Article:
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I've noticed that many on this forum will hunt for a charger, get one and feel temporary peace. This "hunt" then continues, this time for batteries, and is repeated and again the "peace" is temporary. Witness a sampling of the questions:
- Should I break them in ?
- What sort of numbers (capacity) should I be getting ?
- Should I do a refresh (discharge and charge) ?
- My batteries are hot, should I increaese (or decrease the charge rate) ?
I don't expect these posts and questions to go away but I do have a proposal (Xmas-Project
?) for those with a lot of batteries who do not know which ones "behave well" with their selected charger.
Interested in slaying the battery and charger "birds" with one stone, anyone ? TRY THIS:
- Discharge: Before I go on, lets make a comparison of charging batteries to the task of filling a container with a quart (32 ounces of water). If I drain the whole container by pouring out 1 ounce/sec. The container will be empty after 32 seconds. Let us call this rate (1 ounce/sec) to be equal to a "Wamp"...you'll see why later. The volume is still 32 ounces or "32 Wamp-seconds".
- Charge: Now if I were to pour at double the rate you poured it out (2 ounces/sec), you would be done in half the time (16 seconds).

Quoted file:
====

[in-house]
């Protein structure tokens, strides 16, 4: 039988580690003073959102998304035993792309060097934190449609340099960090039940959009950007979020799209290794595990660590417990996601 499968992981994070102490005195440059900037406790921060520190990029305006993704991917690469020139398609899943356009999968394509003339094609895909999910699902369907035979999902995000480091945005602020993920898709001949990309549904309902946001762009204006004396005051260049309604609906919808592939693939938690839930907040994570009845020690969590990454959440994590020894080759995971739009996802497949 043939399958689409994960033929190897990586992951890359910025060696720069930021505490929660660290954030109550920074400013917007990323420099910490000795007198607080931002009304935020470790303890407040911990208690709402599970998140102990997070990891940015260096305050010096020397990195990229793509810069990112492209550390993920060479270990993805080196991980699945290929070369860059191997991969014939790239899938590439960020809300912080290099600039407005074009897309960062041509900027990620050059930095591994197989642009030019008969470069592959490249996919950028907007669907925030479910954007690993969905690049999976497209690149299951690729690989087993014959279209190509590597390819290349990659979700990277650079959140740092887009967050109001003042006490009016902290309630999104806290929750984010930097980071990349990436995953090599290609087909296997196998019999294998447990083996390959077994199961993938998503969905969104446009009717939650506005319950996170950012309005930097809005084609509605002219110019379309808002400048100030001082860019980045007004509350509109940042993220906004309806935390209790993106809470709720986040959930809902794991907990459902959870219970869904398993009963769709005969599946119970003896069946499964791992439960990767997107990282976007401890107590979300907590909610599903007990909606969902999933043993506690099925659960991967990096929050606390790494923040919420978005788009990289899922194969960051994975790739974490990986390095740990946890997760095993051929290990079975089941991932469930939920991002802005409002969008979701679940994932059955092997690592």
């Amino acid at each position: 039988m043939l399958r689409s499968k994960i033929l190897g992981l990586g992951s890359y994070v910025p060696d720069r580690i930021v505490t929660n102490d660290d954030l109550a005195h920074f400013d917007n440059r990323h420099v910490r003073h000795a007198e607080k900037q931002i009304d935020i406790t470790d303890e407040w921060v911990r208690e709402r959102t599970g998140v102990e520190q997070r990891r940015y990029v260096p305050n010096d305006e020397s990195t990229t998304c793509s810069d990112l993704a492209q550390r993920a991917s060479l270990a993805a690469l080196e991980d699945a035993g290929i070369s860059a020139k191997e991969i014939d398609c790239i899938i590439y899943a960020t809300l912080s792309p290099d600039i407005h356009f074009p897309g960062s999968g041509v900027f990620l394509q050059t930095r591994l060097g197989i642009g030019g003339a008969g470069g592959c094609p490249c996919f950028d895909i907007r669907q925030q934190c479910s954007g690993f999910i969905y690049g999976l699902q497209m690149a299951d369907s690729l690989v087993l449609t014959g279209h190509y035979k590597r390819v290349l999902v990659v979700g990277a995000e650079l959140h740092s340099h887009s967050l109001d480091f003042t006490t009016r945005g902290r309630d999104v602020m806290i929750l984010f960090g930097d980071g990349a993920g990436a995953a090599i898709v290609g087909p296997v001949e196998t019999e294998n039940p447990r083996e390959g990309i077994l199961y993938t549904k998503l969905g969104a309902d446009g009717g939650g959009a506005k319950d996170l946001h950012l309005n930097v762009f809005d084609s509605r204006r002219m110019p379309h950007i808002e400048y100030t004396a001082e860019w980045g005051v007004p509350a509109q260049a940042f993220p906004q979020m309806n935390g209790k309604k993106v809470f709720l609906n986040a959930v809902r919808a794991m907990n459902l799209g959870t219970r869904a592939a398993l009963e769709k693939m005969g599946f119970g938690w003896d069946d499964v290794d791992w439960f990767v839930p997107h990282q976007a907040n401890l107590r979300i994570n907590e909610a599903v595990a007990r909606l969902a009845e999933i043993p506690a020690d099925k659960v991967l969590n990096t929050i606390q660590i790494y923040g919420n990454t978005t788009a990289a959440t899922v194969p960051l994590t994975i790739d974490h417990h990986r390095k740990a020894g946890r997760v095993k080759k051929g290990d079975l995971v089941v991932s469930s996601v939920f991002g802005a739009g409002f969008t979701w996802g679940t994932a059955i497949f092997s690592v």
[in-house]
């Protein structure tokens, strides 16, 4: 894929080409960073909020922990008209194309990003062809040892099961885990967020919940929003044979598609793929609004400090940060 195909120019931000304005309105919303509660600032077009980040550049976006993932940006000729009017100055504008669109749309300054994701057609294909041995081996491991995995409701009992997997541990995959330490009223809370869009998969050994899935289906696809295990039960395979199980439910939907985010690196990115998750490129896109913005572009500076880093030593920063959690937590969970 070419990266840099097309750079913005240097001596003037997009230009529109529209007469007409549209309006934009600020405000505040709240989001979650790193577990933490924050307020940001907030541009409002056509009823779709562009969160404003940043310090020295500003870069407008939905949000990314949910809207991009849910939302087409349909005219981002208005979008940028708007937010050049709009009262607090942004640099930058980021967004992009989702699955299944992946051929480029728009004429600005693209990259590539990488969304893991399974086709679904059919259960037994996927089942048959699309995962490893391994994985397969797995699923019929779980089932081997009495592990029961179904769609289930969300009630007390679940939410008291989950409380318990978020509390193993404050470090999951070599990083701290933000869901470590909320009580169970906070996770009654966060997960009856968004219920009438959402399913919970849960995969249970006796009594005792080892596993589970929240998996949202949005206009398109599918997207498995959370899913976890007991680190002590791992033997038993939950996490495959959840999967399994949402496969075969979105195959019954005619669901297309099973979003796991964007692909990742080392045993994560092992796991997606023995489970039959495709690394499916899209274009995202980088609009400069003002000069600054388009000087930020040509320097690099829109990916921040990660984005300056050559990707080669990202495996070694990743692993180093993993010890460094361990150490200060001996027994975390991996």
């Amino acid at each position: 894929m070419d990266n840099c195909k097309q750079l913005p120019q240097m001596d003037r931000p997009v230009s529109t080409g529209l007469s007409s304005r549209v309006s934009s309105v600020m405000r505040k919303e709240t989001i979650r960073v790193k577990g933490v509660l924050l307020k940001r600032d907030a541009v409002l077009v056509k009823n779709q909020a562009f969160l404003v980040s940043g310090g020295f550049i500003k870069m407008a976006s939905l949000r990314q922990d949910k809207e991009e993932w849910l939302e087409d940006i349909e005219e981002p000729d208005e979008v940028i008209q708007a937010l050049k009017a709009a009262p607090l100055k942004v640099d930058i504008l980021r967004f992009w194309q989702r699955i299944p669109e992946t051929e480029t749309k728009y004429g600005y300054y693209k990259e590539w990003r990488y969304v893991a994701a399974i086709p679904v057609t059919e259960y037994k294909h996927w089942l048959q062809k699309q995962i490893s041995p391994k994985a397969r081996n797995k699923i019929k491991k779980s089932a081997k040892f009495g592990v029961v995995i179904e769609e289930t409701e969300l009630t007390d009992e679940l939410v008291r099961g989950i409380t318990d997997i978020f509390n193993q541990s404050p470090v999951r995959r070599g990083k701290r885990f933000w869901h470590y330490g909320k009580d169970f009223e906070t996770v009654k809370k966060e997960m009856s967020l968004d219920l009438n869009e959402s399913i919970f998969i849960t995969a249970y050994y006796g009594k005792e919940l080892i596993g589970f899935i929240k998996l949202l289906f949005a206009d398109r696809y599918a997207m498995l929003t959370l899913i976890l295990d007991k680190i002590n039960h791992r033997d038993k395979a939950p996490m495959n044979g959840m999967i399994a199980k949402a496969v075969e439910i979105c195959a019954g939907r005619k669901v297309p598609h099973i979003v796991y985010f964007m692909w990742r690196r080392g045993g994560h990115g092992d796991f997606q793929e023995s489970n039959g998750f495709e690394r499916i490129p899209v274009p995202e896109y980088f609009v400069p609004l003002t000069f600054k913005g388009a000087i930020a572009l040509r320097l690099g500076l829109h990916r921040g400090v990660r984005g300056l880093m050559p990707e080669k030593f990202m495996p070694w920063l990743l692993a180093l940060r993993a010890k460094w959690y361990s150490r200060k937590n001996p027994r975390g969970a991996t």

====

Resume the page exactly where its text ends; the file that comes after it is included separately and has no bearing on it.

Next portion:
- SmartCharging: Sounds difficult, but humans do it all the time when they pour themselves a glass of milk without overflowing the cup. Blind people know when to stop by holding a finger inside the top edge and waiting for "the feel".
Bottom Line/The Test Testing the smartness (stopping when full) of your charger depends on "it" and the "batteries". Discharging them completely takes too long and then charging them up takes more time. So do the following:
- Take a battery that has just been fully charged (as indicated by the charger). Skip the trickle portion of the charge process. What we are testing for is the "detect/shut off" capability of charger with a particular battery.
- Discharge them at half the charge rate for 10 minutes
- Charge them a the normal rate (up to a max of 15 minutes). Note the time beyond 5 minutes at which the charger stops. A perfect battery/charger will stop at 5 minutes.
- Use the following rating for each minute beyond 5 minutes:
1 minute over: 20% overcharge
2 minute over: 40% overcharge
3 minute over: 60% overcharge
4 minute over: 80% overcharge
5 minute over: 100% overcharge
Note: The "overcharge" is relative to the small amount of charge that was taken out and not relative to total charge of the battery(i.e. capacity). So if I take a cup out of a gallon container but need to put back in two cups, then the overcharge will 1x (i.e. 100% more) the amount I took out.
For those using a "resistor" to discharge, the value will be:
R_dis ~= 2.9/('Charge Current')So for a 1 amp charge rate, you should use a 2.9 ohm resistor to get about 0.5A disharge.
...tell me what you find,